We like stories and second-half splits tell us one: pitchers are good early in the year but tire late. They fade.
Give me last year's trailers in ERA and WHIP during the second half and I will certainly find examples that seem to support this theory. If you are so inclined, you will bet against them. Except that when you look at three-year splits, you find what you'd expect to find if second-half (or post-All Star) splits meant nothing – the bad second-half pitchers are mostly the bad overall pitchers and vice versa.
Some people even bet that pitchers who improved last year in the second half will improve this year, too. I'm not sure what the story even is there. Okay, they don't tire. But how can they get better as the season wears on?
Let's illustrate with leaders and trailers, post-All-Star break from 2009-2011 (minimum 200 second-half innings pitched). We'll start with leaders first, even though, again, what's the theory here even? I'm not sure. If you are a believer, please share in the comments or tweet me @MichaelSalfino.
Just a bunch of good pitchers. If second-half stats were not arbitrary endpoints, wouldn't you expect to see some pitchers who just got better in the second half? Maybe you say, "Well, no, because it doesn't make sense to get better as the season gets longer; only worse." More on that later. But for now, let's just dismiss the notion of better second-half splits for, say, last season having any predictive value.
And if you're still holding on to the notion that some pitchers on this list have pitched better in the second half than in the first, drop it. Look, if we were to stipulate that second-half performance is totally arbitrary and we merely have to look at the quality of the pitcher over the biggest relevant sample size to project him, we would still expect some variance. We certainly would not expect identical performance for first half during the period and second half, right?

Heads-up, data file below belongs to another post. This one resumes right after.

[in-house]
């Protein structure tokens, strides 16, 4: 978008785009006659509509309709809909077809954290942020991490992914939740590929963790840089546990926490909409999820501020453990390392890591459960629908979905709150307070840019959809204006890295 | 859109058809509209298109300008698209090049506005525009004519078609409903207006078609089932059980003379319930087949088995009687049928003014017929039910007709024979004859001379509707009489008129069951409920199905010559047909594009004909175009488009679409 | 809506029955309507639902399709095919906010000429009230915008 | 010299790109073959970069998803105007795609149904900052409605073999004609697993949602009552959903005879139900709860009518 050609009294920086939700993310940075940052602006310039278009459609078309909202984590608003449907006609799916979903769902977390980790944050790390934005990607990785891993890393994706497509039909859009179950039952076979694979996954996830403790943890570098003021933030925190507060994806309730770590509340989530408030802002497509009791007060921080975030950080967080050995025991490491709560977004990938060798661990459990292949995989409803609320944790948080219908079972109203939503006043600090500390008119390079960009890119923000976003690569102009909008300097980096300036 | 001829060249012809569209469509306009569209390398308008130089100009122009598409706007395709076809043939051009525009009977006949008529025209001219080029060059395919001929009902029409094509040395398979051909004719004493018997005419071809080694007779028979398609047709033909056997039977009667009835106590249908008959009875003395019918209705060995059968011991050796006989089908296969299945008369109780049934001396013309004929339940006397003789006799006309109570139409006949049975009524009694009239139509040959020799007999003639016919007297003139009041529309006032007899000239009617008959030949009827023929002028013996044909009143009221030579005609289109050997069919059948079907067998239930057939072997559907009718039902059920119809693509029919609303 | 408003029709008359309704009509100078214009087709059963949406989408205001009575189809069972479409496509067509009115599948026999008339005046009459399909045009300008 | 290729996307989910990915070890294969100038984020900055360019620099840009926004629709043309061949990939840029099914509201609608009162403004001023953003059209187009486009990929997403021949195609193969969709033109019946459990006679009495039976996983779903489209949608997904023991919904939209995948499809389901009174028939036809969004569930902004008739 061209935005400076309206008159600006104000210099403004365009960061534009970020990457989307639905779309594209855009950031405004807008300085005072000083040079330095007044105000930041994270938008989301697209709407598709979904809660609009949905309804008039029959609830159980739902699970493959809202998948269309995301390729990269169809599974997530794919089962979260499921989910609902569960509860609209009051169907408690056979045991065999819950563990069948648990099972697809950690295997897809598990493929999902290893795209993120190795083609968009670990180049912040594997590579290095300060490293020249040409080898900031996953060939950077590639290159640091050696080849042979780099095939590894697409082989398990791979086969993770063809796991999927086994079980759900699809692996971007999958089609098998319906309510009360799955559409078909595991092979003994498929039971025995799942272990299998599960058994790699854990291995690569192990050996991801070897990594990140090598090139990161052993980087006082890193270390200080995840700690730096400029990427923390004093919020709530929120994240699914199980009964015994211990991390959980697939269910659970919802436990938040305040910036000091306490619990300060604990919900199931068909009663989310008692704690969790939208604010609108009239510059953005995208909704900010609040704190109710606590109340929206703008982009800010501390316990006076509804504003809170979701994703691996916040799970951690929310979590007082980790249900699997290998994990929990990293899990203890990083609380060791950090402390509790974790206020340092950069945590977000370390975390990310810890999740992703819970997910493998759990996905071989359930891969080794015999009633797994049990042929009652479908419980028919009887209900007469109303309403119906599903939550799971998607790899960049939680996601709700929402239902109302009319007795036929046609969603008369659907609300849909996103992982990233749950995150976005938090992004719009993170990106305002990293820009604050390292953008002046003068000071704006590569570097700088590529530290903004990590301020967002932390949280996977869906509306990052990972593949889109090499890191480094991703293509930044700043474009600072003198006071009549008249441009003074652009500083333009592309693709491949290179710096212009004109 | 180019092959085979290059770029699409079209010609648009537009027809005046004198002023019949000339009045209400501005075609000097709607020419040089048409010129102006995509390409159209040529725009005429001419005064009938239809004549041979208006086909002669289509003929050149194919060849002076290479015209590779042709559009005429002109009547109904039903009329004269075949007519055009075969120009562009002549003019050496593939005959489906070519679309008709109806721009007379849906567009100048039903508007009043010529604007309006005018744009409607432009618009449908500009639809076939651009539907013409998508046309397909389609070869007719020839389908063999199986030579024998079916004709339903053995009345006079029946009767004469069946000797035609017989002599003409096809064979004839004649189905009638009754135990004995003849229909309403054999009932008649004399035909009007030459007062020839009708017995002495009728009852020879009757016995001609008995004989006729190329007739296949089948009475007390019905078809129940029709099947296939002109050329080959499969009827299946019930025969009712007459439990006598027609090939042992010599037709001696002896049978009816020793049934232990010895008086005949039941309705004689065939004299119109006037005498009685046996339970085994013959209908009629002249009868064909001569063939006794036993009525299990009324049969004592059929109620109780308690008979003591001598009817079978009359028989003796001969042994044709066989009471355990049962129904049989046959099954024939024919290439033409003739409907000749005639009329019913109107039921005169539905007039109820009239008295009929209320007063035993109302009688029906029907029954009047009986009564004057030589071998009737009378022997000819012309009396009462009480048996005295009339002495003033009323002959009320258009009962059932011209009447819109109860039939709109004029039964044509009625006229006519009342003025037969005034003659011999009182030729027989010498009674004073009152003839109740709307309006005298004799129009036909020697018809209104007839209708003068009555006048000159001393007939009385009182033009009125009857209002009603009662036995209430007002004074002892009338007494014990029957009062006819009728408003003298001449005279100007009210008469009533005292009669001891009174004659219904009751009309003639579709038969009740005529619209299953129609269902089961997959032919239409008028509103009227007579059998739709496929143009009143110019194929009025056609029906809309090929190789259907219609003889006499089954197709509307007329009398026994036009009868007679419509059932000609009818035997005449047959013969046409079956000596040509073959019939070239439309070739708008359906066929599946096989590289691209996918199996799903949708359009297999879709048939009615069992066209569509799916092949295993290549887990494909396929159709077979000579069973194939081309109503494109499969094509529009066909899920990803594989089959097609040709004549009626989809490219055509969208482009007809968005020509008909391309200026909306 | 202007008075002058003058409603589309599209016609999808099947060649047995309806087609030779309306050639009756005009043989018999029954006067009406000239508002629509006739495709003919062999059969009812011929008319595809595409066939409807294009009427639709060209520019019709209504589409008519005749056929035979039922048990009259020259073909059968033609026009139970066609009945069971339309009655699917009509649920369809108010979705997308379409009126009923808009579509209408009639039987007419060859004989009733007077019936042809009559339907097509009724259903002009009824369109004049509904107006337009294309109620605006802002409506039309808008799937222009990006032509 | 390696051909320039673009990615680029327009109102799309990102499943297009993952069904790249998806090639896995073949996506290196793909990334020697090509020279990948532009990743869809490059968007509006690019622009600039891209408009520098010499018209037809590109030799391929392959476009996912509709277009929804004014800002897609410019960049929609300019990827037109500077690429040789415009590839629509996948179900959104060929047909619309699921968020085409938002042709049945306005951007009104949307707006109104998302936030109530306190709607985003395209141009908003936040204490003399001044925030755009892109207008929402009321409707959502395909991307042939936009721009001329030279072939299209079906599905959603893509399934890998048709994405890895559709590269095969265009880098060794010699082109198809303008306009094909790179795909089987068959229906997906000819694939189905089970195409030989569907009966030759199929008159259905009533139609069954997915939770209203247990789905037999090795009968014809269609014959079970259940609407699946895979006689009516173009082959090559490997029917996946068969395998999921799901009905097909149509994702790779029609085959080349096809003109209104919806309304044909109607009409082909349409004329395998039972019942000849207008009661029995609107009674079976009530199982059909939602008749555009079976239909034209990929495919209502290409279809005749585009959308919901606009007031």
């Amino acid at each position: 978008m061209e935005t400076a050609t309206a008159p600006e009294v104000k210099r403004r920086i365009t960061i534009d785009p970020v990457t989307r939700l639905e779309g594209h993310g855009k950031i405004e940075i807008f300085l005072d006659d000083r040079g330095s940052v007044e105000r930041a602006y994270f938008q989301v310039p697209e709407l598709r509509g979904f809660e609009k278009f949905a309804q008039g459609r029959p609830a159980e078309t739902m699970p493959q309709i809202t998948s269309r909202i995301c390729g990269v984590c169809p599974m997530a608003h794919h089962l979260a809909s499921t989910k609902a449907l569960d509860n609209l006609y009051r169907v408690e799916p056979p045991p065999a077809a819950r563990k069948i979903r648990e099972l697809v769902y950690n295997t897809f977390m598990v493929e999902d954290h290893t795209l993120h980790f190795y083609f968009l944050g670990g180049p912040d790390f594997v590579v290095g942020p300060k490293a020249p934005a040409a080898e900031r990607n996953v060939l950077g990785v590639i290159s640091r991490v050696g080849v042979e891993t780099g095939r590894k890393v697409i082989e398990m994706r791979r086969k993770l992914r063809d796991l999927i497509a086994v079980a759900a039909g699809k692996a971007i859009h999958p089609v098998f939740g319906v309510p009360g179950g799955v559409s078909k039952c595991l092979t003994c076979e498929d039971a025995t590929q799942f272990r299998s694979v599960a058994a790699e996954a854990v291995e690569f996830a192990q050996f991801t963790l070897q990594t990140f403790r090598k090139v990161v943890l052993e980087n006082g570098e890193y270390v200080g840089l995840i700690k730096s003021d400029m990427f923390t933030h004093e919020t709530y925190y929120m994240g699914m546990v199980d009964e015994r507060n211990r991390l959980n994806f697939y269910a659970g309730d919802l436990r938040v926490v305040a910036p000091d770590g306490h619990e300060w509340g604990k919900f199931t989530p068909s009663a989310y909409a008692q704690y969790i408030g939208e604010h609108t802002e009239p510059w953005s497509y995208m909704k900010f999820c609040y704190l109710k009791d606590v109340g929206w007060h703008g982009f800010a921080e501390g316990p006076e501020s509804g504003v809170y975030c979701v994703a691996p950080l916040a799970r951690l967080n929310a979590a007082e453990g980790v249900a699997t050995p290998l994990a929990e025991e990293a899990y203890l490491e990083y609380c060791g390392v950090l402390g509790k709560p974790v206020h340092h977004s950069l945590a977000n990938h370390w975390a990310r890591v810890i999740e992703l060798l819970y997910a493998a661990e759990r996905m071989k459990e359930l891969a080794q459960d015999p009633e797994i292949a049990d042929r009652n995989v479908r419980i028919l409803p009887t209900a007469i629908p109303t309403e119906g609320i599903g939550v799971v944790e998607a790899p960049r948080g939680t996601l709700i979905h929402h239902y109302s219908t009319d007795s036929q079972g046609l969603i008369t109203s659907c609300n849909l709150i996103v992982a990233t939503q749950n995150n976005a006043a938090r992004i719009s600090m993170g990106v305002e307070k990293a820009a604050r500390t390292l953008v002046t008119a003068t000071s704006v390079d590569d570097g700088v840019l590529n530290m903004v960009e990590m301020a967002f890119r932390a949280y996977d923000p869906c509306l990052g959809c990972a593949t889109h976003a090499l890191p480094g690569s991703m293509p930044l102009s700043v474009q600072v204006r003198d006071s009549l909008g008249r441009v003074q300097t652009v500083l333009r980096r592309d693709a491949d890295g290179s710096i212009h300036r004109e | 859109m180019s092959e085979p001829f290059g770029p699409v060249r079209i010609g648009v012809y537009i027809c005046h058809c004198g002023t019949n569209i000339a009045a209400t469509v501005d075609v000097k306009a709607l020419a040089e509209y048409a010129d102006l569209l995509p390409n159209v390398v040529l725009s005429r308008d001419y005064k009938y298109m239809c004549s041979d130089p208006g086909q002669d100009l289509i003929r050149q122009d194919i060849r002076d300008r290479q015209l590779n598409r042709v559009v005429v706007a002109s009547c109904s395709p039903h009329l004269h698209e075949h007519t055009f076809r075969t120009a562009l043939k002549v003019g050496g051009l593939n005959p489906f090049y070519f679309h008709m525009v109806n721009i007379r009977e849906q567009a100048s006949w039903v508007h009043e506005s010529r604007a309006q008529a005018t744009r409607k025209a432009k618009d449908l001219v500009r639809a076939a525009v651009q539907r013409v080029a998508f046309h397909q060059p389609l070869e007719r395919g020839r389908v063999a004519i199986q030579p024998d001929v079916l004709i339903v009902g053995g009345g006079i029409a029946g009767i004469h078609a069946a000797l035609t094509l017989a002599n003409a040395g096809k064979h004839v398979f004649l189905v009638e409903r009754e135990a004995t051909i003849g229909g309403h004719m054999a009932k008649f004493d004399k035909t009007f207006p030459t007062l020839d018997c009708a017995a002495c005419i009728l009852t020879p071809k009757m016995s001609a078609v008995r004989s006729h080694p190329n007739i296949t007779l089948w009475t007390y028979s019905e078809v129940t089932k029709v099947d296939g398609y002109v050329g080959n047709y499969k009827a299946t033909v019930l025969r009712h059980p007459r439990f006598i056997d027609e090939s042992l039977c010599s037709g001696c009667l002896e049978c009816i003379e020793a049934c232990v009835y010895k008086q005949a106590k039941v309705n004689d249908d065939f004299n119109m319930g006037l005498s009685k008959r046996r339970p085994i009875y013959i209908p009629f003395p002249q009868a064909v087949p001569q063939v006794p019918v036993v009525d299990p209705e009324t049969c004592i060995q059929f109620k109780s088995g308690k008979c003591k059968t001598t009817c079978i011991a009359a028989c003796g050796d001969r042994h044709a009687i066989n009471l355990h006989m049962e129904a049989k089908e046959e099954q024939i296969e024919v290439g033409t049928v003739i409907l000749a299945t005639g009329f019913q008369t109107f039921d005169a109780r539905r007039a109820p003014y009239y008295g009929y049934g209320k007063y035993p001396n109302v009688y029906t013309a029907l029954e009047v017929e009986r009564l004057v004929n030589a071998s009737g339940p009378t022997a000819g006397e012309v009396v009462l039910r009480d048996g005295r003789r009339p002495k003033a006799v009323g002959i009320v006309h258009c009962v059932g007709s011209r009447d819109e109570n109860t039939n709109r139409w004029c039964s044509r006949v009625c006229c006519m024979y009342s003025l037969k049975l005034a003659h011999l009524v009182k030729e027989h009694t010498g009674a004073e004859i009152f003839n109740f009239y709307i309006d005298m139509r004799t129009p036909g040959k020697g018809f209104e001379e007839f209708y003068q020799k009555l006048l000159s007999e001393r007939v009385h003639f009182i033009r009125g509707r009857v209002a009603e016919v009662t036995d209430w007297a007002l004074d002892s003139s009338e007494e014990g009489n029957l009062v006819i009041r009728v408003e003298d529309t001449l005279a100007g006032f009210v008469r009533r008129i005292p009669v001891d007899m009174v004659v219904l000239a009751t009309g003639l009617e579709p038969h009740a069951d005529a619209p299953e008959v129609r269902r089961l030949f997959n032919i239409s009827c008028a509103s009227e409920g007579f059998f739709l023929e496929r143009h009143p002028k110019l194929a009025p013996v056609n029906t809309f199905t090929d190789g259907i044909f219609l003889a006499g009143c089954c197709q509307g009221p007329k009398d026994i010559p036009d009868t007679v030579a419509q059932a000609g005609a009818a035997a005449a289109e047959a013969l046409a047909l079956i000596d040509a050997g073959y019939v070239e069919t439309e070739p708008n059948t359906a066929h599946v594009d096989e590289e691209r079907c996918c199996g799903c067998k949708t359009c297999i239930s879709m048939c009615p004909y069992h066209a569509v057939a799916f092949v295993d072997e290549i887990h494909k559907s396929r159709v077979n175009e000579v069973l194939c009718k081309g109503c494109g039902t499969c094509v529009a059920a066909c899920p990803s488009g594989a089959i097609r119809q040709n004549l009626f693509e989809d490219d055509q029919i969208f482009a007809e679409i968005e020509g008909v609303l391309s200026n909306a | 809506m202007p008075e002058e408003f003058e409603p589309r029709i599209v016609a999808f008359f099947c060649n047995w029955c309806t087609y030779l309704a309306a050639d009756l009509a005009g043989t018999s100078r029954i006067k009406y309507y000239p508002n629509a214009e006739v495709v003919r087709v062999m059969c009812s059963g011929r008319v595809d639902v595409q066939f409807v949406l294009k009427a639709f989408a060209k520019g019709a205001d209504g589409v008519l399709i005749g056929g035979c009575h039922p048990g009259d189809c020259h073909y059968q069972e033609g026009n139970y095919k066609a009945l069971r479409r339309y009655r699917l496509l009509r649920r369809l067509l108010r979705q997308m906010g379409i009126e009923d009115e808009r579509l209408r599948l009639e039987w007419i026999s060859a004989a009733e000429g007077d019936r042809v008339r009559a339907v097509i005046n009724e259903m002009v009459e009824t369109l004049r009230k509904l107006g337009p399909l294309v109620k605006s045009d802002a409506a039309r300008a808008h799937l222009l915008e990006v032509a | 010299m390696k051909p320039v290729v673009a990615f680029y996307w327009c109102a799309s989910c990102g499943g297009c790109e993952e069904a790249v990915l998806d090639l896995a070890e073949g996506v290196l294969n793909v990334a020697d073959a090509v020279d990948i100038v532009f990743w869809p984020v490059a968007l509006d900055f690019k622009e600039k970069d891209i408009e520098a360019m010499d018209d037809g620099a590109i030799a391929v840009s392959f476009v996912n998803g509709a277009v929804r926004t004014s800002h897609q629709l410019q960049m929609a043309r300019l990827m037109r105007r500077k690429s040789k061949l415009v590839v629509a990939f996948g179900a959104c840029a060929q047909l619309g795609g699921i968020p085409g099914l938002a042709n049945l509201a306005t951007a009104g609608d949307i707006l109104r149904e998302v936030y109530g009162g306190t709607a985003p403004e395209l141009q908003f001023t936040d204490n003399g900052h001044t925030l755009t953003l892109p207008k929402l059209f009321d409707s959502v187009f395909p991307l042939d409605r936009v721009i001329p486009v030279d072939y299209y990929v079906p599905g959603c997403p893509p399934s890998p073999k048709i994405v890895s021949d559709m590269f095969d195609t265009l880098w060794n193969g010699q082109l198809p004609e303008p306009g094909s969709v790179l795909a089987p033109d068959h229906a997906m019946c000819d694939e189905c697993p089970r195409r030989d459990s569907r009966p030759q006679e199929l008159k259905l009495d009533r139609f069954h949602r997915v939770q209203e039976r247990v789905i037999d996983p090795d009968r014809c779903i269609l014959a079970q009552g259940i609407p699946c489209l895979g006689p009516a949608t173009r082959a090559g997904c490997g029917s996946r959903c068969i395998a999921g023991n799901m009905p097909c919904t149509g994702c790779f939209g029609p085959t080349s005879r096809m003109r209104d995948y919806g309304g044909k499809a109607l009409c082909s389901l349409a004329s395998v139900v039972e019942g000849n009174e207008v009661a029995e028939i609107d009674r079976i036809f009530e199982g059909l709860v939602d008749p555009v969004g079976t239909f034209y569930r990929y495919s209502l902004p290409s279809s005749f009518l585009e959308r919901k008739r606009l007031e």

Now on to the second-half trailers from 2009-11 (three years). Are they mostly the bad pitchers, period?
Mostly, yes. Remember, Roberto Hernandez is Fausto Carmona. Also remember that Hammel was bad, period, until this year. Okay, Cahill is up about a run higher but he's a young pitcher and you can understand why guys prior to their mid-20s may not have fully developed man strength/stamina. For those who say, "Young pitchers present risk that they may fade as the season wears on," I can't argue. Gallardo also was 25 or under for the period. The Mets Jonathan Niese doesn't make the list, but same story with him (though this is his age 25 season, were we should stop worrying, generally). Shields and Beckett could definitely fit the story that they just get tired in the second half. But then why are their strikeout rates steady? Shields is off more than a run though. But last year, his second-half ERA was 3.35, lower than this first-half ERA for the period. Either way, I'm not going to hang an entire theory of projecting pitching performance on the thin reed of James Shields.
I provide this information because people want it and am doing so in a manner that I hope dissuades you from making transactions based on it. In fact, I encourage you to take advantage of your leaguemates who may overreact to the second-half meme. There are profits there to be made – with the possible caveat pricing more risk into younger, generally less physically developed hurlers.